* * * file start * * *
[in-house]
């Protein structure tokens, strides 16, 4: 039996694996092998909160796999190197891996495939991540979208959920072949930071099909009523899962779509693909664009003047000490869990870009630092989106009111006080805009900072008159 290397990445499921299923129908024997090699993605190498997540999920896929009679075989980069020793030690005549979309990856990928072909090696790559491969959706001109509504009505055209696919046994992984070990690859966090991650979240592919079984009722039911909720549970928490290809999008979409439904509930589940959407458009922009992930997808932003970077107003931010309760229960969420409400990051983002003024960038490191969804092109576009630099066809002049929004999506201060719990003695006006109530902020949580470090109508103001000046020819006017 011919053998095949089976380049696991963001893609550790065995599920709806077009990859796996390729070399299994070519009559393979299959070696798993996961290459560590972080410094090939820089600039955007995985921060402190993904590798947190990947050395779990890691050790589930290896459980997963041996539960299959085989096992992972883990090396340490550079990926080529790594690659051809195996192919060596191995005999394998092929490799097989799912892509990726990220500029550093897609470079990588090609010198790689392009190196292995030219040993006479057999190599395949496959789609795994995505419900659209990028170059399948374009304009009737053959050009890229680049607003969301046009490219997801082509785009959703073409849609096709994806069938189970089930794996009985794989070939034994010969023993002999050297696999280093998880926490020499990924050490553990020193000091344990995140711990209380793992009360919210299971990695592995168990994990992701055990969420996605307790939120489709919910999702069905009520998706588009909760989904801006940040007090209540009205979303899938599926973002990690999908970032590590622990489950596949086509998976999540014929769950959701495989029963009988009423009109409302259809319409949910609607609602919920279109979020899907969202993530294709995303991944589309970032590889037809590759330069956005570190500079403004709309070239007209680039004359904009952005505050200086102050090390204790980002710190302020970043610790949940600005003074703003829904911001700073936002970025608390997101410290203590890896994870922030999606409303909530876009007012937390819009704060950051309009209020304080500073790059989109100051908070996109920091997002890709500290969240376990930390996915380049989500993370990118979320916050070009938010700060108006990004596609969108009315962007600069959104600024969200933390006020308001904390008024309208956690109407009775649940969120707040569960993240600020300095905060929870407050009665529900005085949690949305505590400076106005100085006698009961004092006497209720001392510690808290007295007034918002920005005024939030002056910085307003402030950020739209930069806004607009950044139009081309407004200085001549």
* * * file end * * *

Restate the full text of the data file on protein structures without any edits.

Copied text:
[in-house]
């Protein structure tokens, strides 16, 4: 039996694996092998909160796999190197891996495939991540979208959920072949930071099909009523899962779509693909664009003047000490869990870009630092989106009111006080805009900072008159 290397990445499921299923129908024997090699993605190498997540999920896929009679075989980069020793030690005549979309990856990928072909090696790559491969959706001109509504009505055209696919046994992984070990690859966090991650979240592919079984009722039911909720549970928490290809999008979409439904509930589940959407458009922009992930997808932003970077107003931010309760229960969420409400990051983002003024960038490191969804092109576009630099066809002049929004999506201060719990003695006006109530902020949580470090109508103001000046020819006017 011919053998095949089976380049696991963001893609550790065995599920709806077009990859796996390729070399299994070519009559393979299959070696798993996961290459560590972080410094090939820089600039955007995985921060402190993904590798947190990947050395779990890691050790589930290896459980997963041996539960299959085989096992992972883990090396340490550079990926080529790594690659051809195996192919060596191995005999394998092929490799097989799912892509990726990220500029550093897609470079990588090609010198790689392009190196292995030219040993006479057999190599395949496959789609795994995505419900659209990028170059399948374009304009009737053959050009890229680049607003969301046009490219997801082509785009959703073409849609096709994806069938189970089930794996009985794989070939034994010969023993002999050297696999280093998880926490020499990924050490553990020193000091344990995140711990209380793992009360919210299971990695592995168990994990992701055990969420996605307790939120489709919910999702069905009520998706588009909760989904801006940040007090209540009205979303899938599926973002990690999908970032590590622990489950596949086509998976999540014929769950959701495989029963009988009423009109409302259809319409949910609607609602919920279109979020899907969202993530294709995303991944589309970032590889037809590759330069956005570190500079403004709309070239007209680039004359904009952005505050200086102050090390204790980002710190302020970043610790949940600005003074703003829904911001700073936002970025608390997101410290203590890896994870922030999606409303909530876009007012937390819009704060950051309009209020304080500073790059989109100051908070996109920091997002890709500290969240376990930390996915380049989500993370990118979320916050070009938010700060108006990004596609969108009315962007600069959104600024969200933390006020308001904390008024309208956690109407009775649940969120707040569960993240600020300095905060929870407050009665529900005085949690949305505590400076106005100085006698009961004092006497209720001392510690808290007295007034918002920005005024939030002056910085307003402030950020739209930069806004607009950044139009081309407004200085001549």